YORK’S community stadium project has been hit by a fresh delay – and is now unlikely to be complete until the start of 2016.

The 6,000-seater new home for York City FC and York City Knights, on the existing Huntington Stadium site at Monks Cross, was originally expected to be ready for the 2014/15 season, but this was later pushed back a year.

City of York Council has now said delays on a neighbouring £90 million shopping complex after protected great crested newts were found at the site have had a “knock-on” effect for the sports facilities.

The stadium is now scheduled for completion in January 2016, rather than the previous summer as planned.

The Press understands City will now not play their first match there until the 2016/17 season kicks off, as they would not switch grounds during a season.

The Knights, who were set to start a two-year groundshare at City’s Bootham Crescent home next year, will now stay at Huntington Stadium in 2014.

When the newts were found in January on the retail site, where work on John Lewis, Marks & Spencer and Next stores started last month, the council said this would not hold up the stadium and community facilities.

But it has now said the delays were inevitable.

Darren Richardson, the council’s director of city and environmental services, said the Knights would have “continuity” by staying at Huntington Stadium next year.

He said “ecological reasons” held up the shopping scheme, which had “inevitably affected the stadium build timescales” and delayed the start of the procurement process.

He said: “All aspects of the project continue to progress and we’re currently in the competitive dialogue stage of the process.

“We have spoken to the project partners throughout and informed them of the possible delay beyond summer 2015. We will be able to confirm further detail once this process is complete.”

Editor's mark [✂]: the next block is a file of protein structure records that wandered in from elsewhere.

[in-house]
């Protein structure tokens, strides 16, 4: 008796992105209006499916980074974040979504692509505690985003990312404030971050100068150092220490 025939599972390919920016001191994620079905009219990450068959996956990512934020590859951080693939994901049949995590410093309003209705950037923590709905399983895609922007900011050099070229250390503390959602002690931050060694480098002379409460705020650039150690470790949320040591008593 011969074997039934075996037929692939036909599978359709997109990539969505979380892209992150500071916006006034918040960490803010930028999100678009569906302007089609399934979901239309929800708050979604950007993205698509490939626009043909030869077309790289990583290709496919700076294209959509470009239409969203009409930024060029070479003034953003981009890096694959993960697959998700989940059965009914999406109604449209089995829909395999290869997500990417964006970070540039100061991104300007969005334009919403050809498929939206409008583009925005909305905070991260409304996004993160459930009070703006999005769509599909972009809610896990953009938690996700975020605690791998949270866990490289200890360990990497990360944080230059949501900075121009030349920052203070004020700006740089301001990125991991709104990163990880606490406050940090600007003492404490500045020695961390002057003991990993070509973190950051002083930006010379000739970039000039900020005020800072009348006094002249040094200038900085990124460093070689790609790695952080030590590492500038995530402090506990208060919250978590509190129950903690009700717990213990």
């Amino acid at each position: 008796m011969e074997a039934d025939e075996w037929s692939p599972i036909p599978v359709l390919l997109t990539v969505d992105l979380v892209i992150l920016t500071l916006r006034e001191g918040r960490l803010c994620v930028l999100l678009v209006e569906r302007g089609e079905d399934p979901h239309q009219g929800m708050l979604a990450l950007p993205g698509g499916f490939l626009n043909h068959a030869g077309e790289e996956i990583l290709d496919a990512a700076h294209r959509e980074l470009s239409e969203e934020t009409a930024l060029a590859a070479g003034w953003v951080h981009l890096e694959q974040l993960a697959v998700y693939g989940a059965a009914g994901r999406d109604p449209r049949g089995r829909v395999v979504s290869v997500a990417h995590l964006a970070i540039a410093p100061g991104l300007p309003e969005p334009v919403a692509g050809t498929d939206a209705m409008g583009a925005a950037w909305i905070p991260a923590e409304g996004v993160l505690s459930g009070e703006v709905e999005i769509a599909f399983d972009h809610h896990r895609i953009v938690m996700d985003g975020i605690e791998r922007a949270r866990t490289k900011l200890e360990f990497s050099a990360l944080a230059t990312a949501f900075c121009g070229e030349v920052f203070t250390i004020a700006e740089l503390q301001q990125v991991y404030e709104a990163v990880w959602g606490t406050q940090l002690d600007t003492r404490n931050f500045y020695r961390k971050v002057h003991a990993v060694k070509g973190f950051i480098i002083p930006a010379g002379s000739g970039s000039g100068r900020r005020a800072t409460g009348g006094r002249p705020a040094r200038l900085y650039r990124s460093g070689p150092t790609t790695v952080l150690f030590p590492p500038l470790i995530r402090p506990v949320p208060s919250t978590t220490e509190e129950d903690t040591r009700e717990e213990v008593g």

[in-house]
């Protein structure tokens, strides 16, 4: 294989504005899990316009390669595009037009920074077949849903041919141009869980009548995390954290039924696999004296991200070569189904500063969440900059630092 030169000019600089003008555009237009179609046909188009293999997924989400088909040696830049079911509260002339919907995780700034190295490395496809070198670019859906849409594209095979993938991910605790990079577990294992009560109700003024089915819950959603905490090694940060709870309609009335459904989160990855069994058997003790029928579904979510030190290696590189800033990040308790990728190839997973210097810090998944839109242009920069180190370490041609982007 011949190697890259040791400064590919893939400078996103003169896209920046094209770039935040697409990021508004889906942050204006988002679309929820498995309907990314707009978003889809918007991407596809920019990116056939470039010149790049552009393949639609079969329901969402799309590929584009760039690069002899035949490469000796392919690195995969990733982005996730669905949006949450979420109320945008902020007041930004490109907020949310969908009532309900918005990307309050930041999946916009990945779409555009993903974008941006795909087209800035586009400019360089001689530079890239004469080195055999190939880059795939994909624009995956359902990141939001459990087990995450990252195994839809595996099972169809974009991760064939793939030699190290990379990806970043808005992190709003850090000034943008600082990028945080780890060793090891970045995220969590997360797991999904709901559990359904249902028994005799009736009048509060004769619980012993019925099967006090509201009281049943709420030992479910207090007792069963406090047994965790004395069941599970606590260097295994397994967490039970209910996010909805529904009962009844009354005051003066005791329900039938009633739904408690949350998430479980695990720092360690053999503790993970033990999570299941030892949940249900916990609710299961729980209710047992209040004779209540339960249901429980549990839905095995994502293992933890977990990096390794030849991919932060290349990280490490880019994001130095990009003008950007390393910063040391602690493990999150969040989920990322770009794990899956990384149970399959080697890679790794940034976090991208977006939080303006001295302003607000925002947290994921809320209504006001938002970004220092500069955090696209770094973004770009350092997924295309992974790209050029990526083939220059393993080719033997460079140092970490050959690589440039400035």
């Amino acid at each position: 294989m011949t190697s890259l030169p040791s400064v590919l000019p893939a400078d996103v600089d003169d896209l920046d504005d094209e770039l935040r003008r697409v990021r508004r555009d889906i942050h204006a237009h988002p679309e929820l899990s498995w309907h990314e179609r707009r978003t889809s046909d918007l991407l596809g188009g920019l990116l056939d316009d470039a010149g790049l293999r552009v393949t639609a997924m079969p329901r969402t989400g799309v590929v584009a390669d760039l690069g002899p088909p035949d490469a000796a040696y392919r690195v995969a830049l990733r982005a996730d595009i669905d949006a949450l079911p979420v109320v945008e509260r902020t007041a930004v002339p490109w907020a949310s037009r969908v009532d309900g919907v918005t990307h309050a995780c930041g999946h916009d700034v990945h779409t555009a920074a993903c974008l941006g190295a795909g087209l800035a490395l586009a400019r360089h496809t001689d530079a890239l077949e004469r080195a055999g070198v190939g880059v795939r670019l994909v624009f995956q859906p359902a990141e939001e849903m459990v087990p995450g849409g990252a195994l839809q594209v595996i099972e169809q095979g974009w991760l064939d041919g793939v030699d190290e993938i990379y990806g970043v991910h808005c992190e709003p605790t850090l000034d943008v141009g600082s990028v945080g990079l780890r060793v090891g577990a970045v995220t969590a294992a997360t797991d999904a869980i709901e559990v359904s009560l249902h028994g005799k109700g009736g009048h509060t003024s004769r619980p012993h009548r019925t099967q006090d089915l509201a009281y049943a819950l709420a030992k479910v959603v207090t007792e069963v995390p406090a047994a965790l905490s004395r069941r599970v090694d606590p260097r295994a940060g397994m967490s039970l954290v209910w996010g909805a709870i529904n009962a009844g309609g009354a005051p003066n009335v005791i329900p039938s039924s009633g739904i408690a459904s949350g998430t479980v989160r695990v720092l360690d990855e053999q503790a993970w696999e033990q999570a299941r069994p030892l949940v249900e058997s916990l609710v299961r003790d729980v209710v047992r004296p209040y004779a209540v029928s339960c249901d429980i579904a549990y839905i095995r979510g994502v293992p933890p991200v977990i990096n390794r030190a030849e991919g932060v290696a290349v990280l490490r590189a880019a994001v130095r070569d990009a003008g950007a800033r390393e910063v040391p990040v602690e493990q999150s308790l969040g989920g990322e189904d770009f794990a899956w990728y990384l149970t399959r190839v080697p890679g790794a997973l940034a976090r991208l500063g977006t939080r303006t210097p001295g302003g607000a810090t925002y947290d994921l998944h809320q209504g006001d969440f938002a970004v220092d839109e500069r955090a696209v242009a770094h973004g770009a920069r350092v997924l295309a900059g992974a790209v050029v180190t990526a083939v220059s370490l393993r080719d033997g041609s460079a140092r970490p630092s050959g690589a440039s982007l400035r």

Sophie Hicks, City’s communications and community director, said: “We have been informed by the council that York City Knights will not be playing at Bootham Crescent next season – they will be remaining at Huntington Stadium – and the timescale for the stadium is now January 2016.”

Knights chairman John Guildford said it was “disruption we could have done without”. Neil Hunter, chairman of City of York Athletic Club, which is due to move from Huntington Stadium to York Sport Village, said: “I will be interested to know what this means for the club.”

Coun Ian Gillies, the council’s Conservative group leader, said the new delays were “no surprise” and he did not believe the newts had held up the stadium scheme.

He said: “Not only is the business plan for the stadium project flawed, so is the procurement process, which should be purely to design and build the stadium and not to also operate it – this must be causing the council’s cabinet acute embarrassment.”

Coun Sonja Crisp, cabinet member for leisure, said Labour was committed to the stadium while the Tories had opposed it. She said: “With such a major project, there will always be issues arising which put pressure on the completion date, but any extension of the timescale is nothing to do with the procurement process.”

The council is holding a “procurement” exercise to find a firm to design, build and operate the stadium. The shops element is providing the funding for the stadium.